Surface Stitching of a Wind Turbine Blade Using Digital Image Correlation
Advances in computing and camera technologies have greatly enhanced the utility of three dimensional (3D) digital image correlation (DIC) in the last several years. For example, 3D DIC is now being used as a tool to measure operational deflection shapes, full-field dynamic strain and discrete point tracking. Due to the line of sight requirements of stereo photogrammetry it may not be possible to measure every location required on a surface within a field of view allowed by a single camera pair. Therefore, there is a need to have the capability to stitch several fields of view together, providing a continuous measurement over the entire surface of a structure. This paper presents an approach to stitch several fields of view measured using 3D DIC, to provide full-field information of a Sandia National Laboratories CX-100 nine meter wind turbine blade. A loading test was performed on the cantilevered turbine blade with 16 separate fields of view captured in both loaded and unloaded conditions. The processed results provide full surface displacement and strain information of the CX-100 nine meter blade. These results indicate the potential of utilizing stitching to perform full surface static and dynamic measurement of structures.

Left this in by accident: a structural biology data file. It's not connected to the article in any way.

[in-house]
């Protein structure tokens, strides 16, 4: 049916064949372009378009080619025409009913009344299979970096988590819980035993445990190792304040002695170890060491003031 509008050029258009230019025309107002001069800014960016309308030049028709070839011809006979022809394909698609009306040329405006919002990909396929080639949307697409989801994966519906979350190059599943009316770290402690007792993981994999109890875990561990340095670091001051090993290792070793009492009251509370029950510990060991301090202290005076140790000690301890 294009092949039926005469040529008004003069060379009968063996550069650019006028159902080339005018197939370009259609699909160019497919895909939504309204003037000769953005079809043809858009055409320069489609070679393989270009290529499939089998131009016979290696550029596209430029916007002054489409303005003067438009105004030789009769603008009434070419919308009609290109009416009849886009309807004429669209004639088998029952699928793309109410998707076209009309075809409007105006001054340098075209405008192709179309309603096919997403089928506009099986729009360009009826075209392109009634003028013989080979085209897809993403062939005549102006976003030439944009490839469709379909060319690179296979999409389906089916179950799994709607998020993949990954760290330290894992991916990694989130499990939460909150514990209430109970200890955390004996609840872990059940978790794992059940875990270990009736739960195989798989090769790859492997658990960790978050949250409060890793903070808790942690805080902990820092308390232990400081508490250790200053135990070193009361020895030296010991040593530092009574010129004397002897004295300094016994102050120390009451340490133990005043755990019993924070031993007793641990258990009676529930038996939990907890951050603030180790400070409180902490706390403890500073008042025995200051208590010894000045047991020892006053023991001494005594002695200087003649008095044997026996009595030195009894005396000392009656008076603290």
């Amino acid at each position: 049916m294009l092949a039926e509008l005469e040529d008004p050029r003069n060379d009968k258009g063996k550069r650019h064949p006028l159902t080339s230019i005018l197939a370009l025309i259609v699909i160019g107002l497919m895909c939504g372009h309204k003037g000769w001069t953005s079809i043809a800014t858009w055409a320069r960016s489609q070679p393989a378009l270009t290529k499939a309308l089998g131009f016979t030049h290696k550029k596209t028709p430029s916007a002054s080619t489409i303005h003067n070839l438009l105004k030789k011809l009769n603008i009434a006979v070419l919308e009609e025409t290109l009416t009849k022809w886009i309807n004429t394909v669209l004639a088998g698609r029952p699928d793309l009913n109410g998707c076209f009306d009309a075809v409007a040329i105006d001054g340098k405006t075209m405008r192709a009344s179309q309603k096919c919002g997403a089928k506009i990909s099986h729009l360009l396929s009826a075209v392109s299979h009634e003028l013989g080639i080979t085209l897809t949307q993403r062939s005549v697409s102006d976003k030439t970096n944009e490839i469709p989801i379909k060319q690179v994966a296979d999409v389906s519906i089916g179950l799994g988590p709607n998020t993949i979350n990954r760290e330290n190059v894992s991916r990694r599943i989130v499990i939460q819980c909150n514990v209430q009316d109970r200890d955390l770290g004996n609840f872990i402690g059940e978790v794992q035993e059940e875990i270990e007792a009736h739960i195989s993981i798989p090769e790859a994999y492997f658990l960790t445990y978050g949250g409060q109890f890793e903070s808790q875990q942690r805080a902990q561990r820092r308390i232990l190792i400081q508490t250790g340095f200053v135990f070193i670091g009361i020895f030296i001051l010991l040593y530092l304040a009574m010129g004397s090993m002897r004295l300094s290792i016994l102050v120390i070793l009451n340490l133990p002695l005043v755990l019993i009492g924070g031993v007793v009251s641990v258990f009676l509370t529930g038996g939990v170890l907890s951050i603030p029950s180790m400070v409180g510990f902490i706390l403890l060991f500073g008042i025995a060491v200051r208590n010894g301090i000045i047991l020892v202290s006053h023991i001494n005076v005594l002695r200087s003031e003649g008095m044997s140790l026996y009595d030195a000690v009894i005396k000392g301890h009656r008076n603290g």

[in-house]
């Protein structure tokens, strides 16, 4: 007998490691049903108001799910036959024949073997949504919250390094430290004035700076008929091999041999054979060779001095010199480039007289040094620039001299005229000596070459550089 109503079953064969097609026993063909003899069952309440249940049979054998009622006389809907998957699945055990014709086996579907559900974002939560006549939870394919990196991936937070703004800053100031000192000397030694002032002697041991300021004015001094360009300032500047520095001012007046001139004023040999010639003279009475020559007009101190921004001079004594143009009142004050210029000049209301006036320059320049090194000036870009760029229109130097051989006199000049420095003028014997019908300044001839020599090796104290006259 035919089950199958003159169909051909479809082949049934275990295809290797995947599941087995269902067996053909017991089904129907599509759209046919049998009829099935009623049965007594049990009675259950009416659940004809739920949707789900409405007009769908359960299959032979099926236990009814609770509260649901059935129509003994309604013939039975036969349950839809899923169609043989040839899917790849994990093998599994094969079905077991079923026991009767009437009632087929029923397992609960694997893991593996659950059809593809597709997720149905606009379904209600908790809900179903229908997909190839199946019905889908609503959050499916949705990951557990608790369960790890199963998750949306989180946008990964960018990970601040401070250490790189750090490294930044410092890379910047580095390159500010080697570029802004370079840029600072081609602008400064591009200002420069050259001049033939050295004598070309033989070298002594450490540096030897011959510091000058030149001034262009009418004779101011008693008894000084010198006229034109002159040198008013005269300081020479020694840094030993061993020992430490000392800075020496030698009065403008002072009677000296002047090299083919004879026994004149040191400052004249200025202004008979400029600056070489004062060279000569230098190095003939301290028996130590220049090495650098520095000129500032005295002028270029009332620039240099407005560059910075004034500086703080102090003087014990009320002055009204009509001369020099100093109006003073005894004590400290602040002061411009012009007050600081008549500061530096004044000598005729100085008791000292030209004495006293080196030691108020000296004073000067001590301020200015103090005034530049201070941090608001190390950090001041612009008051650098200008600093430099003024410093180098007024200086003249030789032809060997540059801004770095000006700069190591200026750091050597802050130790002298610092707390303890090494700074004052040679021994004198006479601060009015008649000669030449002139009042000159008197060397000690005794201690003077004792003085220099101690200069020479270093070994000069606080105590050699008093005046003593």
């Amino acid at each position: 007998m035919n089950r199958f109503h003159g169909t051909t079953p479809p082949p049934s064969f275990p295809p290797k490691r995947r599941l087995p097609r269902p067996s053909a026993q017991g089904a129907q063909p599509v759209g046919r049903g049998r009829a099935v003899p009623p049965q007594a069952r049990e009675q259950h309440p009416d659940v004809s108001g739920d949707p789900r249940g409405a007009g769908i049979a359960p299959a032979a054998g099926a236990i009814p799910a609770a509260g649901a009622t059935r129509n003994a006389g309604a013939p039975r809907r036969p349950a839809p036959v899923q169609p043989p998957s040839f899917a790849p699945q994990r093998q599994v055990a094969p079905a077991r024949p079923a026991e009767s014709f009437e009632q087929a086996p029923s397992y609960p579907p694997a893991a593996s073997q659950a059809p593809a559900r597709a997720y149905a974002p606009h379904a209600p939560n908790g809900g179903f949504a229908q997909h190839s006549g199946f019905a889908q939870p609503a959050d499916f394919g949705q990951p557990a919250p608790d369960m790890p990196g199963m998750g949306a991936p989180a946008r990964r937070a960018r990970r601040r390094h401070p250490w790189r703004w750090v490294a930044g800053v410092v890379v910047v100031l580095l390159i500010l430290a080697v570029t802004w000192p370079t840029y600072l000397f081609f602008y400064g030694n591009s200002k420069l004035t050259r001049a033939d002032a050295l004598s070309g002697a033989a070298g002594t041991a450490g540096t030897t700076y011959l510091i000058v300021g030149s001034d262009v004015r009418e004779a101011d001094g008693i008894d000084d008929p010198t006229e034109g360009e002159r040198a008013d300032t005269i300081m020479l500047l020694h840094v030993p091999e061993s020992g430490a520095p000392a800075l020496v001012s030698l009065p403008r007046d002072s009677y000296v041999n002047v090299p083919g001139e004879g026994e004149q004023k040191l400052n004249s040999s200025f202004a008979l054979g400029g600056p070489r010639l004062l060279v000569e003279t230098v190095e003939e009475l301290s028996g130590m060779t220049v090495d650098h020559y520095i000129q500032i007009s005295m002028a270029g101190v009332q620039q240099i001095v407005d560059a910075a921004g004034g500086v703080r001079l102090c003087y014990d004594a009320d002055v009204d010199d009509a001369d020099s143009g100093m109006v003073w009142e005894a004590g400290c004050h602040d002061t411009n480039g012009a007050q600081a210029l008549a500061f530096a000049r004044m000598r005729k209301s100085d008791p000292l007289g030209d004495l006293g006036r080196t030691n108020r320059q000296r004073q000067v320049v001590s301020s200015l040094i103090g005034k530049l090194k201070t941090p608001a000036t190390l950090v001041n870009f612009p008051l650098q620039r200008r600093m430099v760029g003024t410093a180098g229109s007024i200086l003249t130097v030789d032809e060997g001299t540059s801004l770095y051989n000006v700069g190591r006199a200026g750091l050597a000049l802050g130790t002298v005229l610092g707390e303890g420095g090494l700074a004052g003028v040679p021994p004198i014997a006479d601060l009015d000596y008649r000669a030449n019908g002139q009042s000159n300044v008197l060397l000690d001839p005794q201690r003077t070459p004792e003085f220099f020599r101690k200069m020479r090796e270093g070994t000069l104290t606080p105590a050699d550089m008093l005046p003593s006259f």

KeywordsWind Turbine Digital Image Correlation Blade Surface Wind Turbine Blade Optical Target
The authors gratefully appreciate the financial support for this work provided by the Department of Energy (Grant # DE-EE001374), and thank the National Renewable Energy Laboratory for use of its test facilities and support from staff at the National Wind Technology Center namely Norman Hill and Bill Gage for assistance during testing. The authors also thank Mark Rumsey and Sandia National Laboratories for providing the test blade used in these experiments.
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